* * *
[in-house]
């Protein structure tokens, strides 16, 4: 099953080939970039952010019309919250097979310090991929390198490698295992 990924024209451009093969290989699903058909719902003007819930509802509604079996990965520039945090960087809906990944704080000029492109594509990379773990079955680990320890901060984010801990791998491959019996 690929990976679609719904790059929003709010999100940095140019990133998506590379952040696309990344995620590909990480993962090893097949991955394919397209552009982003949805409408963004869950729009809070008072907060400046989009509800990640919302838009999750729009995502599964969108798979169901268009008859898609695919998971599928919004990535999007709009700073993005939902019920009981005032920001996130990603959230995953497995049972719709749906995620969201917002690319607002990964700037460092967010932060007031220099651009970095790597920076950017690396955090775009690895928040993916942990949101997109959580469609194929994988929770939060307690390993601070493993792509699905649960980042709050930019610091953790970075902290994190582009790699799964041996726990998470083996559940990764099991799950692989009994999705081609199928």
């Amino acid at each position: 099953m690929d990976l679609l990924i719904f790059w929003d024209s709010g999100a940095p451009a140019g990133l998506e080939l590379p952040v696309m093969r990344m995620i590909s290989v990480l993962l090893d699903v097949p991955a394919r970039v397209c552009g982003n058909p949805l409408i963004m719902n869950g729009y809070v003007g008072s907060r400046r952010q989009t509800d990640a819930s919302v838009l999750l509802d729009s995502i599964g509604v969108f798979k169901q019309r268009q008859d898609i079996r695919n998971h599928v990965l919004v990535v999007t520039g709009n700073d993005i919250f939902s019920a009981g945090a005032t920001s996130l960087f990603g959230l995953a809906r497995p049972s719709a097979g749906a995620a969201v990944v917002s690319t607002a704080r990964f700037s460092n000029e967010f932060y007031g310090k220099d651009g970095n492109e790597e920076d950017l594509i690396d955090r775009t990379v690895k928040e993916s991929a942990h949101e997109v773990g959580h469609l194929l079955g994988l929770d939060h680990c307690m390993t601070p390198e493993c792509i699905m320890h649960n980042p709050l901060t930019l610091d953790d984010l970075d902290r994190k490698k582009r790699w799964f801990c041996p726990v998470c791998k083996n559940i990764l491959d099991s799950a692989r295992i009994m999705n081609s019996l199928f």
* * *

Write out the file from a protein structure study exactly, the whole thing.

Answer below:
[in-house]
């Protein structure tokens, strides 16, 4: 099953080939970039952010019309919250097979310090991929390198490698295992 990924024209451009093969290989699903058909719902003007819930509802509604079996990965520039945090960087809906990944704080000029492109594509990379773990079955680990320890901060984010801990791998491959019996 690929990976679609719904790059929003709010999100940095140019990133998506590379952040696309990344995620590909990480993962090893097949991955394919397209552009982003949805409408963004869950729009809070008072907060400046989009509800990640919302838009999750729009995502599964969108798979169901268009008859898609695919998971599928919004990535999007709009700073993005939902019920009981005032920001996130990603959230995953497995049972719709749906995620969201917002690319607002990964700037460092967010932060007031220099651009970095790597920076950017690396955090775009690895928040993916942990949101997109959580469609194929994988929770939060307690390993601070493993792509699905649960980042709050930019610091953790970075902290994190582009790699799964041996726990998470083996559940990764099991799950692989009994999705081609199928």
């Amino acid at each position: 099953m690929d990976l679609l990924i719904f790059w929003d024209s709010g999100a940095p451009a140019g990133l998506e080939l590379p952040v696309m093969r990344m995620i590909s290989v990480l993962l090893d699903v097949p991955a394919r970039v397209c552009g982003n058909p949805l409408i963004m719902n869950g729009y809070v003007g008072s907060r400046r952010q989009t509800d990640a819930s919302v838009l999750l509802d729009s995502i599964g509604v969108f798979k169901q019309r268009q008859d898609i079996r695919n998971h599928v990965l919004v990535v999007t520039g709009n700073d993005i919250f939902s019920a009981g945090a005032t920001s996130l960087f990603g959230l995953a809906r497995p049972s719709a097979g749906a995620a969201v990944v917002s690319t607002a704080r990964f700037s460092n000029e967010f932060y007031g310090k220099d651009g970095n492109e790597e920076d950017l594509i690396d955090r775009t990379v690895k928040e993916s991929a942990h949101e997109v773990g959580h469609l194929l079955g994988l929770d939060h680990c307690m390993t601070p390198e493993c792509i699905m320890h649960n980042p709050l901060t930019l610091d953790d984010l970075d902290r994190k490698k582009r790699w799964f801990c041996p726990v998470c791998k083996n559940i990764l491959d099991s799950a692989r295992i009994m999705n081609s019996l199928f």